Since Wells Fargo’s fake account fiasco came to light in Sept. 2016, the top executive at the bank has “retired,” other executives have departed, and many have lost bonuses. Despite this, there are many holdovers from the years when employees opened millions of unauthorized accounts. To this end, Massachusetts Senator Elizabeth Warren is calling for the ouster of 12 Wells Fargo board members.
In a letter [PDF] to Federal Reserve Chair Janet Yellen, Warren urged the removal of 12 members who served on the bank’s board from May 2011 to July 2015, the timeframe in which the fake account scandal occurred.
Warren argues in the letter that the central bank has the authority to remove the members, adding that the Reserve should do more to make an example out of Wells Fargo.
According to Warren, Congress has empowered the Federal Reserve to remove board members if they “violated any law or regulation,” “engaged or participated in any unsafe or unsound practice” that caused an insured depository institution to “suffer financial loss” and that demonstrated “continuing disregard… for the safety or soundness” of that institution.”
The lawmaker contends that each of these elements were highlighted in an April report about the scandal. For instance, Warren notes that the scandal revealed “severe problems with the bank’s risk management practices.”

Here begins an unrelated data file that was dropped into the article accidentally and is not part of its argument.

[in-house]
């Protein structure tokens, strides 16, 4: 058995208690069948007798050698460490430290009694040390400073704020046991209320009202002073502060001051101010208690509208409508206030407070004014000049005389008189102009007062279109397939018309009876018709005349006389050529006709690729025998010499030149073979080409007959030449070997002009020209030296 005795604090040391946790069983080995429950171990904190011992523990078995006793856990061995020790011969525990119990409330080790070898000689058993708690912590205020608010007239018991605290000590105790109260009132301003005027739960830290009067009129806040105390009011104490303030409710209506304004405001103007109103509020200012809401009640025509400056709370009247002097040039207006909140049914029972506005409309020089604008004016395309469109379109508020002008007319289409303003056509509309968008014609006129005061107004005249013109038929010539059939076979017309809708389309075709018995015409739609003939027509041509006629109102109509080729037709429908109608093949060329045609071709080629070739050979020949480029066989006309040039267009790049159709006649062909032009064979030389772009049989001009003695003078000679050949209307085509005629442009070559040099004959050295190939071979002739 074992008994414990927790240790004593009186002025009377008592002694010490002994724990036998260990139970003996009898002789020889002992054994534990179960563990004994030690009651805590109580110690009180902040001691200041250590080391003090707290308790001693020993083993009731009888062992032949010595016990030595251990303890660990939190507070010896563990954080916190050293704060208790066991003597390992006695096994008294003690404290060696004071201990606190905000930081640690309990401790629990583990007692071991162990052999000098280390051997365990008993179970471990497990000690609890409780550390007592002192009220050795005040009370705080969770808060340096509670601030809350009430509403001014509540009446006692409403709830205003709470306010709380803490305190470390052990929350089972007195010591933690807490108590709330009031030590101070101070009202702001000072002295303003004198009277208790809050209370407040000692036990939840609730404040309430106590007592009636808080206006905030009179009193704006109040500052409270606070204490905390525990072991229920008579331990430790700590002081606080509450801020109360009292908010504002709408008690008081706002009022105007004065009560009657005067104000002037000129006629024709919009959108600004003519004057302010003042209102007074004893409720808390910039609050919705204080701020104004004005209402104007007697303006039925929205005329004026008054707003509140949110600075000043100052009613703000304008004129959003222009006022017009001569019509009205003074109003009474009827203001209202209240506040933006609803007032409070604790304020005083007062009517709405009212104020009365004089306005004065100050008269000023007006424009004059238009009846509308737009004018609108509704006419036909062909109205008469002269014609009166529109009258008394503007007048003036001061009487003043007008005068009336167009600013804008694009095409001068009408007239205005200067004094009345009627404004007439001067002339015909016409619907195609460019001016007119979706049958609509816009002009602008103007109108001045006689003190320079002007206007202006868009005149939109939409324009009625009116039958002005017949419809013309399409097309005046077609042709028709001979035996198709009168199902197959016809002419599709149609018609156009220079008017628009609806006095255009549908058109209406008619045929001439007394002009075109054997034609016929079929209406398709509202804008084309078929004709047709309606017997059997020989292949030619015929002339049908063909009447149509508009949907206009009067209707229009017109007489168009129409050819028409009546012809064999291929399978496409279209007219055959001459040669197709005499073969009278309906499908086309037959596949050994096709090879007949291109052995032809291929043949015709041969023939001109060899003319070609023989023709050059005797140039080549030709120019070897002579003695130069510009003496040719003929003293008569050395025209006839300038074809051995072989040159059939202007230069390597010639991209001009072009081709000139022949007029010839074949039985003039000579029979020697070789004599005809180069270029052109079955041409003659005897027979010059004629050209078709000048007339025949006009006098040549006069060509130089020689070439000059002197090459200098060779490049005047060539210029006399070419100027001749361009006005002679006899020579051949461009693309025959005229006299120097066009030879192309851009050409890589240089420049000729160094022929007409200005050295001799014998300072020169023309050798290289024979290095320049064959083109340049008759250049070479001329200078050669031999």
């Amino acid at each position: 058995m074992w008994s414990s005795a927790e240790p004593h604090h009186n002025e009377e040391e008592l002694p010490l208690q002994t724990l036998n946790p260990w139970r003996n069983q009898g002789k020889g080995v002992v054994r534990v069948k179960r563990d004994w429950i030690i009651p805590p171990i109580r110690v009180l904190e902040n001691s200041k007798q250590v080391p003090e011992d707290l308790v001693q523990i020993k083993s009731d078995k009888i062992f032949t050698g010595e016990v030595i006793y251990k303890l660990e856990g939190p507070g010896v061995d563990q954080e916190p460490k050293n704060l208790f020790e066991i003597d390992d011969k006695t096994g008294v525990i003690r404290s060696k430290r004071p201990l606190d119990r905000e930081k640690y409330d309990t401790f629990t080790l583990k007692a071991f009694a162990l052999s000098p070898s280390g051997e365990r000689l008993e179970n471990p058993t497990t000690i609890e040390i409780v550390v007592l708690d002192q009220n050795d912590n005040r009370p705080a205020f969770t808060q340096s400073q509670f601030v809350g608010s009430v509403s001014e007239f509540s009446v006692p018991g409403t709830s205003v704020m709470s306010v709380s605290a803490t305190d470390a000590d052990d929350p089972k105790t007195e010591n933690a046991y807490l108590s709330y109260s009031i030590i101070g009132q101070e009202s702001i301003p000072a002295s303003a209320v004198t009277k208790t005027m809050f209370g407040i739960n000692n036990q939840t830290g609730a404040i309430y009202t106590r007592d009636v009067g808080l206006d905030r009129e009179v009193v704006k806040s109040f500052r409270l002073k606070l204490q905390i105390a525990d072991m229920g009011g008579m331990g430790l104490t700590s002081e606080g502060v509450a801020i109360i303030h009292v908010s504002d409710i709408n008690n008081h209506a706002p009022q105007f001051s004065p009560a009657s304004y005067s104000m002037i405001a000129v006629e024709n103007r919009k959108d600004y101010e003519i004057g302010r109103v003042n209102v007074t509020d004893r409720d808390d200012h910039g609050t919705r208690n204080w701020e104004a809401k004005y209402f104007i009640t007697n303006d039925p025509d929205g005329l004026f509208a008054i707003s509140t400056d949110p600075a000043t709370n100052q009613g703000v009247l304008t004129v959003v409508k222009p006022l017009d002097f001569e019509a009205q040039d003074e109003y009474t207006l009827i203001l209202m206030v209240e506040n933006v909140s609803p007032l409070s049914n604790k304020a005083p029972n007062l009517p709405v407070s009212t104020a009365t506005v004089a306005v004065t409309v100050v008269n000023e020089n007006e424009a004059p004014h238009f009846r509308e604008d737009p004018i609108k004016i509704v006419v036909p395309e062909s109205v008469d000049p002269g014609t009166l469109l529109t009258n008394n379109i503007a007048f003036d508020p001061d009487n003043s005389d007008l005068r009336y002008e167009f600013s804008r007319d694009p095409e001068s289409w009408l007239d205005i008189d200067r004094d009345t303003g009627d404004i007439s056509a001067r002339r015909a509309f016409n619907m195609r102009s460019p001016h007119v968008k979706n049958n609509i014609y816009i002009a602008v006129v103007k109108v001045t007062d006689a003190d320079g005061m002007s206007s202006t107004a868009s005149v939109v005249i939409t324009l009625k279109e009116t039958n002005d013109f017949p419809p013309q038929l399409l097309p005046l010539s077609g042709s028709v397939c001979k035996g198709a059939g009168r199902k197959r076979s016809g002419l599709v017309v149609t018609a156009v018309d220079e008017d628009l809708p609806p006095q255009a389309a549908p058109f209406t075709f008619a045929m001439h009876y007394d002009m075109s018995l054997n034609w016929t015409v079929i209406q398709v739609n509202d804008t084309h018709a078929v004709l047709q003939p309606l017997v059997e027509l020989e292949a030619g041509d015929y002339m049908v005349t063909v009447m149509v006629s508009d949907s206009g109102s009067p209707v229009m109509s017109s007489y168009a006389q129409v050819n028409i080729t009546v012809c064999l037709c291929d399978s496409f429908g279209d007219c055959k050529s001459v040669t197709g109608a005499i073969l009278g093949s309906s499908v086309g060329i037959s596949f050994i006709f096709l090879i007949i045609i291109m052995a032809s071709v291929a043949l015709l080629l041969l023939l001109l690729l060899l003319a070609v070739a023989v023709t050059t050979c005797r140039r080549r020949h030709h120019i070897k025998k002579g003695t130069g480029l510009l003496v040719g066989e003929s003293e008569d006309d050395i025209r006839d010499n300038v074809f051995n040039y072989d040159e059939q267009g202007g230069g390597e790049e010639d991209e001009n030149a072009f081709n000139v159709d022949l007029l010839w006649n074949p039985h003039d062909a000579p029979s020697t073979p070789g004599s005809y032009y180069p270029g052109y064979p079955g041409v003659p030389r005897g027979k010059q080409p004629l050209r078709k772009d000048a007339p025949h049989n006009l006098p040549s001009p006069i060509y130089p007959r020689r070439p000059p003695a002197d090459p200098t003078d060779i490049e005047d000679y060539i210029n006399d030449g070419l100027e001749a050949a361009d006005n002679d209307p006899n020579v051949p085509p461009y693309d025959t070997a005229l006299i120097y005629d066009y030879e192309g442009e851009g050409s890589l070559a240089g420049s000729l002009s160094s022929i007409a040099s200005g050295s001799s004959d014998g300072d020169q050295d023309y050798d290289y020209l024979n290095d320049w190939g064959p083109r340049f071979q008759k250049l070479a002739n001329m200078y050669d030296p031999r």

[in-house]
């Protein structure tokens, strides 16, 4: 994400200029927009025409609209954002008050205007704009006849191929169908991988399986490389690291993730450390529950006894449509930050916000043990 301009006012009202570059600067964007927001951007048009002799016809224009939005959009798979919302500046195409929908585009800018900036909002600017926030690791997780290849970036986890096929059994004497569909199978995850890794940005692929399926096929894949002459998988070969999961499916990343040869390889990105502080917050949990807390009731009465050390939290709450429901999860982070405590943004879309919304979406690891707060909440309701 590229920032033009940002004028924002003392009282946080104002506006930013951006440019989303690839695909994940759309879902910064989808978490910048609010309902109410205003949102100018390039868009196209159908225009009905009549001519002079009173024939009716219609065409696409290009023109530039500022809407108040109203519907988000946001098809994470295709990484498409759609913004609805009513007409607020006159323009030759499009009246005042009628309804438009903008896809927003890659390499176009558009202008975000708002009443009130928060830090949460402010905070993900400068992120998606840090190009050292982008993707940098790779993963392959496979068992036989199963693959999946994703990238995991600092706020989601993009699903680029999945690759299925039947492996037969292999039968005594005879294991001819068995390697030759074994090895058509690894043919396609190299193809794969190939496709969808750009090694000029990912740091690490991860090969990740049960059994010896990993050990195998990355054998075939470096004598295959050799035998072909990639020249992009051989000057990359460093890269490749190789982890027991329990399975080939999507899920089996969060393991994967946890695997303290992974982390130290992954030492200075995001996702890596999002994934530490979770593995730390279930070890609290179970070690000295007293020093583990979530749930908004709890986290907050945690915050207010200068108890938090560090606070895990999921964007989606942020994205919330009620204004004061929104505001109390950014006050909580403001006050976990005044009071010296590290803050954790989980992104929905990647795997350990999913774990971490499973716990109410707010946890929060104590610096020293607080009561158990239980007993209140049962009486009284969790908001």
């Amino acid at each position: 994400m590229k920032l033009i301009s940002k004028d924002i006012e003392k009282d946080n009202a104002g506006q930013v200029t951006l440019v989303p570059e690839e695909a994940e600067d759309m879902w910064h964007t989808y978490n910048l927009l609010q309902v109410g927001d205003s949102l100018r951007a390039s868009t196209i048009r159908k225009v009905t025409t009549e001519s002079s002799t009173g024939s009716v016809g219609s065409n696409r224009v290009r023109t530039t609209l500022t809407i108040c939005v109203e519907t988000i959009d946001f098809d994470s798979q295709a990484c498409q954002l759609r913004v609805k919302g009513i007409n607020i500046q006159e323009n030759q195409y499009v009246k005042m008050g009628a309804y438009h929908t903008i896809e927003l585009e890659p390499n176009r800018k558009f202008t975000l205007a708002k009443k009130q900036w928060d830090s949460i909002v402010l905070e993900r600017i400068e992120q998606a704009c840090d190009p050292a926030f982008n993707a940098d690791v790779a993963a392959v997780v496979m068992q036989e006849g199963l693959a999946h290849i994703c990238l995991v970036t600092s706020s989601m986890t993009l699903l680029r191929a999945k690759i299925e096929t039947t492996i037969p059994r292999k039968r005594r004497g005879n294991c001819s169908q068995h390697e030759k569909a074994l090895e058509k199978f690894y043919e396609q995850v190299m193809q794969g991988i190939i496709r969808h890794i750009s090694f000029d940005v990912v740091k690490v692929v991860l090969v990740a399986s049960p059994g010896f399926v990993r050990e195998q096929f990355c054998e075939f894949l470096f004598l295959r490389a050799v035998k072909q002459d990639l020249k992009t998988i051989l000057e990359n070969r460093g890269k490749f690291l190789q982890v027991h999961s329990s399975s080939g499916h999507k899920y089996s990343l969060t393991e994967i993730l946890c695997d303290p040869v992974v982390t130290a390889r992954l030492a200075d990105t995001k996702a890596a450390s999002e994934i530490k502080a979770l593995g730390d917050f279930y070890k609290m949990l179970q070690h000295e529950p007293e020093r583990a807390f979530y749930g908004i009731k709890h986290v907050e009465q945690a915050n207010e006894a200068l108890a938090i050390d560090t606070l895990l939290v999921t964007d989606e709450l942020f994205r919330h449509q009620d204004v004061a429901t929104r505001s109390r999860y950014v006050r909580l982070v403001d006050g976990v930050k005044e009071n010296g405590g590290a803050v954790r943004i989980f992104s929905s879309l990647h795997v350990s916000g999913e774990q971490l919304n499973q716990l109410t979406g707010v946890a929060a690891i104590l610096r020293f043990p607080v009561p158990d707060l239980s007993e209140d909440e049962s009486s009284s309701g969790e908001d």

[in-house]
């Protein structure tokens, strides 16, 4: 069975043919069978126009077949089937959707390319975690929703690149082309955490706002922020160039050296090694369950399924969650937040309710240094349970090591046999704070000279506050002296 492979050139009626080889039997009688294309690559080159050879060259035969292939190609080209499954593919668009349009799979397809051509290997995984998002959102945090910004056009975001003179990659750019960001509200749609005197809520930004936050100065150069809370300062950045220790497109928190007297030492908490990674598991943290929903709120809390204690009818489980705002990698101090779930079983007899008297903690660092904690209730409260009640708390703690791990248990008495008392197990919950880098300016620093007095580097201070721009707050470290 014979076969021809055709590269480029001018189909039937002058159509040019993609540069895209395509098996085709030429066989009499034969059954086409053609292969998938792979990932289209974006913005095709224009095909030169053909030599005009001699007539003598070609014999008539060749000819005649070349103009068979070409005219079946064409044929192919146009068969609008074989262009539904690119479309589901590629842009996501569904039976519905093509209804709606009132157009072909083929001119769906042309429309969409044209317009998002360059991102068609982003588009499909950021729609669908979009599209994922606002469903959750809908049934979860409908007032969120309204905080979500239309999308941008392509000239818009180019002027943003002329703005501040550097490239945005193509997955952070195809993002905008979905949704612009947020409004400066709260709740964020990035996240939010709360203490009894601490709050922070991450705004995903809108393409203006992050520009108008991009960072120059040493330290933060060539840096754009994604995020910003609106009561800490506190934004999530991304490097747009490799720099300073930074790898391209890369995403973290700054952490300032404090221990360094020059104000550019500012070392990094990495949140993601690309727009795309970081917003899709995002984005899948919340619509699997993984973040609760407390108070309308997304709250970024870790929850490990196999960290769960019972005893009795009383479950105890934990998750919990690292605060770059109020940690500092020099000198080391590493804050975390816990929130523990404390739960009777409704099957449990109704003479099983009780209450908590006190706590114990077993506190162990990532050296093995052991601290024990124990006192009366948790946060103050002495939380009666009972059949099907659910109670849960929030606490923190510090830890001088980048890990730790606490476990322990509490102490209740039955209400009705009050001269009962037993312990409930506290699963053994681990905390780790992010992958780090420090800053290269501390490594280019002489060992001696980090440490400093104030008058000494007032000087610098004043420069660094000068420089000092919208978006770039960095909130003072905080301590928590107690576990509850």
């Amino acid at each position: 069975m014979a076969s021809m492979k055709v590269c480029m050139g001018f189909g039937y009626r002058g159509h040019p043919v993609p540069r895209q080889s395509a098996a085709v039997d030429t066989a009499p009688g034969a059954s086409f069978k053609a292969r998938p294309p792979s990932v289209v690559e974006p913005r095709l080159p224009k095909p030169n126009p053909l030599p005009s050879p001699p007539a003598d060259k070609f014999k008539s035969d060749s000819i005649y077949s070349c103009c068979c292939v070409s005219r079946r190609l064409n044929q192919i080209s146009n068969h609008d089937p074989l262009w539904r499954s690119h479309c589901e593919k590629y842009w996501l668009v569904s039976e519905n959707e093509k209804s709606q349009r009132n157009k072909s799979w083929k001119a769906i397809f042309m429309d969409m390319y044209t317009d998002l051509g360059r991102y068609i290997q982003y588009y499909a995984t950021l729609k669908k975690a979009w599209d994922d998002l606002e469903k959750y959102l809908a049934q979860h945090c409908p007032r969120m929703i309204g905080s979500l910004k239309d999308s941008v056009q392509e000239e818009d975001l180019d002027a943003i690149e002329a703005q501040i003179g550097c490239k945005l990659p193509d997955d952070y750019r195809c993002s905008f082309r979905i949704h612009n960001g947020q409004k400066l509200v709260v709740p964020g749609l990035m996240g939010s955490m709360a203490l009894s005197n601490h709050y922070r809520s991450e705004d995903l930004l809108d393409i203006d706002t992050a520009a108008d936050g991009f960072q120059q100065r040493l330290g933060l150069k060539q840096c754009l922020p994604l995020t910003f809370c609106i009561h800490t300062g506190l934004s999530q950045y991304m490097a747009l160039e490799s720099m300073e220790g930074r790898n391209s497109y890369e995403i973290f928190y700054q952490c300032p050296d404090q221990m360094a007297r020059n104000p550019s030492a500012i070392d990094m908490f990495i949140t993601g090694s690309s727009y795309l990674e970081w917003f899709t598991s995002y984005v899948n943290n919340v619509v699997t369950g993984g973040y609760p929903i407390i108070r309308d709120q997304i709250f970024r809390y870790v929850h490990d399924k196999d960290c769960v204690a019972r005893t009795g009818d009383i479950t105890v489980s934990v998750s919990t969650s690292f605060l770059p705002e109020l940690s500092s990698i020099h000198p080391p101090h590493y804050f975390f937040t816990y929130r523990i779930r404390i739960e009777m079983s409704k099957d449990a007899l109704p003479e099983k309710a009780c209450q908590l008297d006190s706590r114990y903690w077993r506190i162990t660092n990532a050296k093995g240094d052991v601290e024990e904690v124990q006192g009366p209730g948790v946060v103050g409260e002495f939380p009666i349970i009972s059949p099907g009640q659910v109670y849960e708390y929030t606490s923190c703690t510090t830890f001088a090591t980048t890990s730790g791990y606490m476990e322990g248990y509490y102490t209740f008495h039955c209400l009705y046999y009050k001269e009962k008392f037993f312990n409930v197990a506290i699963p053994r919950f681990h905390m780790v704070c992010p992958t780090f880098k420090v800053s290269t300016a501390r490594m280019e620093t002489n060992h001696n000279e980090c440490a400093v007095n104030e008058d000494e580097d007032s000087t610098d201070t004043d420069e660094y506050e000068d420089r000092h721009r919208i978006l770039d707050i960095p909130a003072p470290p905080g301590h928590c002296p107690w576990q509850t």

“The Board’s failure to establish adequate risk management practices and uncover these improper retail sales practices demonstrated ‘continuing disregard’ for the bank’s safety and soundness,” Warren wrote, noting that the report detailed the Board’s refusal to seriously address the improper sales practices despite years of red flags.
As for financial loss, Warren writes that since the scandal came to light, Wells Fargo has entered into several settlements and agreed to a number of monetary penalties, including a $185 million fine and a pending $142 million settlement with customers.
These actions, Warren contends, would justify the Federal Reserve’s removal of all responsible board members.
“I urge you to use the tools Congress has given you to remove the responsible board members and protect the continued safety and soundness of one of the country’s largest banks,” she wrote.
While Wells Fargo’s Board has taken several steps to rectify the fiasco, as detailed in April’s 113-page report [PDF], Warren argues the board itself should be held culpable.
Among steps outlined in that report, the board announced it would take back another $75 million in compensation paid to retired CEO John Stumpf and former head of retail banking Carrie Tolstedt. Specifically, it would claw back an addition $47 million from Tolstedt and $28 million from Stumpf. Previously, Stumpf lost $41 million and Tolstedt $19 million in vested options and equity awards.
According to the Board, it has also taken away $180 million in stock and bonuses that were previously spilt between several former and current executives. In March, Wells said it wouldn’t pay about $32 million in cash bonuses and equity to new CEO Tim Sloan and seven other top executives.